The Angels aren't expecting a huge crowd for Wednesday night's exhibition game against Arizona State in Tempe Diablo Stadium. Only 1,300 tickets had been sold as of Monday afternoon.
But because this is the first game involving replacement players, and there is a potential for picket lines outside the stadium, and with the press corps boosted by those in town covering the strike talks, the team is gearing up for a possible media event.
"It could be a circus," Angel Manager Marcel Lachemann said. "This is the first game in an obviously very unusual situation, and there will probably be more media attention than any of these guys have ever been involved in. We'll spend a little time (today) talking to them about it, but I think they're all excited to play."
The Tempe Police Dept. is not planning special security measures for spring training games, but officers have been briefed on how to deal with labor disputes.
"We'll basically try to keep the peace, not take sides, help everyone keep their cool," Tempe police Sgt. Toby Dyas said. "As long as no one tries to impinge on people from going where they want to go, there won't be any problems."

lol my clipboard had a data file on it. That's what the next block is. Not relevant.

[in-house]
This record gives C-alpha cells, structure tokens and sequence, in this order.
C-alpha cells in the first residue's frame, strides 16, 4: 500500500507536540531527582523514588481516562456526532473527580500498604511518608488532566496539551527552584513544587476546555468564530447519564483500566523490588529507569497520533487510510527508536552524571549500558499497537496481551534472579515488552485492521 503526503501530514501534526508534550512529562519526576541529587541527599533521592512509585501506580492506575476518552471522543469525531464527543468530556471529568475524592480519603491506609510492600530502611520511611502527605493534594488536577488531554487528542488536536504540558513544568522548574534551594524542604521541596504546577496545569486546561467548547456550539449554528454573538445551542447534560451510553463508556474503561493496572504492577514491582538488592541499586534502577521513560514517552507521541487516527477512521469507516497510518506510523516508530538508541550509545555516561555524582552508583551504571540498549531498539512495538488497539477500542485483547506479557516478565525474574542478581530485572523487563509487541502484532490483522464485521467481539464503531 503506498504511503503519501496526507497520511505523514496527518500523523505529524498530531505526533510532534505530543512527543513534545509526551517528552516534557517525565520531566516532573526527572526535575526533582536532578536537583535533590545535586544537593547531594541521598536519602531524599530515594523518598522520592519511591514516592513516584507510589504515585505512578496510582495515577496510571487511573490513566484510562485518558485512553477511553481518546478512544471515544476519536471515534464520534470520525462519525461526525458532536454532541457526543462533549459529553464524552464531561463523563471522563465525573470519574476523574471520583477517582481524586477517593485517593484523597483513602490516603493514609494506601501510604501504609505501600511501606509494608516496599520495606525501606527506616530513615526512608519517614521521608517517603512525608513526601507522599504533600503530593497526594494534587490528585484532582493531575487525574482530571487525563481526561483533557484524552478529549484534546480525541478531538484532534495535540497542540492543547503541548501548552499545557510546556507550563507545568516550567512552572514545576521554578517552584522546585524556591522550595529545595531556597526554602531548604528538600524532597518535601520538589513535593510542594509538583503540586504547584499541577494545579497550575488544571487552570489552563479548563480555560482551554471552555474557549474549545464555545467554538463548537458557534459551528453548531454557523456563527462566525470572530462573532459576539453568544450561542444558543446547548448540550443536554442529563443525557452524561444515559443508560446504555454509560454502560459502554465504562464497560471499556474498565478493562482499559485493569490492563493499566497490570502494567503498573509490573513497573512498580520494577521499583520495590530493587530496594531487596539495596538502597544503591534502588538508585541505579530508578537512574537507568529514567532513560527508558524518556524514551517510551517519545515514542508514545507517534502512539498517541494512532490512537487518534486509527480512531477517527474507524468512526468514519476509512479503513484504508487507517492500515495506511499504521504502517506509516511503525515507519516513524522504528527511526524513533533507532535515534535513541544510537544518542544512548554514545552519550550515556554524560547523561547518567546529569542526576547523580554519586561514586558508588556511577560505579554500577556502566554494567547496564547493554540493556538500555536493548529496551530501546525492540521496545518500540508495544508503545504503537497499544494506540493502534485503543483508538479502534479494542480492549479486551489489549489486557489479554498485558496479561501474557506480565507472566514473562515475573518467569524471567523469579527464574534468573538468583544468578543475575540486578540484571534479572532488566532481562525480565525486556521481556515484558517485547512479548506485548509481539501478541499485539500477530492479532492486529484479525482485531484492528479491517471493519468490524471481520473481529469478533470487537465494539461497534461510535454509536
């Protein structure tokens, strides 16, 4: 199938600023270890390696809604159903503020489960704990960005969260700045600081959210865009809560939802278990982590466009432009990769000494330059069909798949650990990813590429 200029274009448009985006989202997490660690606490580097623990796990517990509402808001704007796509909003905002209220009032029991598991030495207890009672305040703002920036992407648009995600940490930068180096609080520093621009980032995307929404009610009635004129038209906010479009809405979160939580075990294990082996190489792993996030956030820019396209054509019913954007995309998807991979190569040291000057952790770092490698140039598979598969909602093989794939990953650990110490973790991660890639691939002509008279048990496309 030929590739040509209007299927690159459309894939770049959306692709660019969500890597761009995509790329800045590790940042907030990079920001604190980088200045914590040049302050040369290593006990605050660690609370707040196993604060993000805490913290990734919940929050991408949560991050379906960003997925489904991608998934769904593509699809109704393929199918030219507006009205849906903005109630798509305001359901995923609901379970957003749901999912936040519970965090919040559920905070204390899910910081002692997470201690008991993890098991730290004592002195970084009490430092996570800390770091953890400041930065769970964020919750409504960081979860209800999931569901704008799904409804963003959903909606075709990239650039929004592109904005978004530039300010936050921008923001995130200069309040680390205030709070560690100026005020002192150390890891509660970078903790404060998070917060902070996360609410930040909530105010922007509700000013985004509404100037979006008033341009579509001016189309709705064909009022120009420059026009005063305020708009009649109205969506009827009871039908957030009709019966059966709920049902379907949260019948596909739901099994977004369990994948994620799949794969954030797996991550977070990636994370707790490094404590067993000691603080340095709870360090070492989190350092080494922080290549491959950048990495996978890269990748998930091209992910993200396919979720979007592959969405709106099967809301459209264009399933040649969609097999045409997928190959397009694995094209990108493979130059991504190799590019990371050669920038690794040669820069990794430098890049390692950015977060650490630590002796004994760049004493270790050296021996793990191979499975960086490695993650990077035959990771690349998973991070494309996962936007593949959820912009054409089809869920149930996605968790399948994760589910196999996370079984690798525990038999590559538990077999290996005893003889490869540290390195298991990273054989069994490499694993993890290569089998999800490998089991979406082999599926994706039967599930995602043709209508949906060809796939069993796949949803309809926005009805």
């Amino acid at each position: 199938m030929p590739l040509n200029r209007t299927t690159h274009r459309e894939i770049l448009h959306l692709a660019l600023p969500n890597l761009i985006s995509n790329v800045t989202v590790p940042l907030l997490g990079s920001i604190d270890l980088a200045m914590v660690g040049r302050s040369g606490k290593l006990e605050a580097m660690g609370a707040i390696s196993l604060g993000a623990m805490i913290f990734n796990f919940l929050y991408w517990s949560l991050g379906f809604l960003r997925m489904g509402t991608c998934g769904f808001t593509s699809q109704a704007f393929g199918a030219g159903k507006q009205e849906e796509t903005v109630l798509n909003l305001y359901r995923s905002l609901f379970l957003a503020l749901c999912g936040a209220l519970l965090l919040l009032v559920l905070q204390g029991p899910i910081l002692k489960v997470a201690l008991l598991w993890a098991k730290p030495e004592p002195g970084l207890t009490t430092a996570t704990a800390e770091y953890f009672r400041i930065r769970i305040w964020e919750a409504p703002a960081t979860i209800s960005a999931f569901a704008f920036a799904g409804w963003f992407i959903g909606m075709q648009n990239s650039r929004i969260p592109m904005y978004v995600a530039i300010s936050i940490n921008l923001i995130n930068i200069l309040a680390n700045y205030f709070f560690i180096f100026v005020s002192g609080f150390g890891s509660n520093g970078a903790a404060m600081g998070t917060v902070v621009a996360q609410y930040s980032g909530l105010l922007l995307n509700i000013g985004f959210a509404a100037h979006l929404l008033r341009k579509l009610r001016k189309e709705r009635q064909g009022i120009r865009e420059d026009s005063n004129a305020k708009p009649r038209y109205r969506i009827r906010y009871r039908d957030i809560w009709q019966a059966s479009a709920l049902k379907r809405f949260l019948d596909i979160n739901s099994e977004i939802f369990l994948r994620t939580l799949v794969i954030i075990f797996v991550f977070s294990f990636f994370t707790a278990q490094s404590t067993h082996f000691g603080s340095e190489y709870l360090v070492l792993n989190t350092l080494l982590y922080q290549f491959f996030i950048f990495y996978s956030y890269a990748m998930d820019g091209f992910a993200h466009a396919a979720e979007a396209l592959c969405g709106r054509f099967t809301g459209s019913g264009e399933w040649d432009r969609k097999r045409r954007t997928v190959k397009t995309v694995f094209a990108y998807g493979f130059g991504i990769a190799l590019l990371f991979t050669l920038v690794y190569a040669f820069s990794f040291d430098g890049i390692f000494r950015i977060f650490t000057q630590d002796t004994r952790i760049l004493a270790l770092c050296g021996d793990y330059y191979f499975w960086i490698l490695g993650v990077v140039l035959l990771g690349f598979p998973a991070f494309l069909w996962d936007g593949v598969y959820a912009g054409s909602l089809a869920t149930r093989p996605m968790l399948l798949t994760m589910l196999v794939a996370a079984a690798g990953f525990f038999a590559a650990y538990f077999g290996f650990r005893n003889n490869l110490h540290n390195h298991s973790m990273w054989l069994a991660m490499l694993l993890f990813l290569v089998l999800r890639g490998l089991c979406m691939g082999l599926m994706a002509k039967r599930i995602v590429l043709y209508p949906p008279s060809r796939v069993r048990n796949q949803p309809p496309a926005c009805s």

Dyas said anyone trying to block the paths of players entering the stadium or those making deliveries to the stadium will be either cited or arrested.
Lachemann and Angel coaches got their first look at the replacement team in a game situation Monday during an intersquad scrimmage, which was highlighted by Demond Smith's two triples, Michael Fernandez's double and triple, and two hits each by Joel Smith and Jose Peguero.
"Not too bad," was Lachemann's assessment. "We had some understandable problems with signs, and a couple of guys had to move to different positions because of injuries."
A week of five-hour workouts has begun to take its toll on the aging Angels, who have 13 players who are 30 or older. Three players are sidelined because of injuries, another got hurt Monday, and many have sore arms and legs.
"My legs are drained," said John Fishel, a 32-year-old outfielder/first baseman. "Going down to field grounders, it takes awhile to get back up. But a lot of guys are sore--I'm not a lone ranger."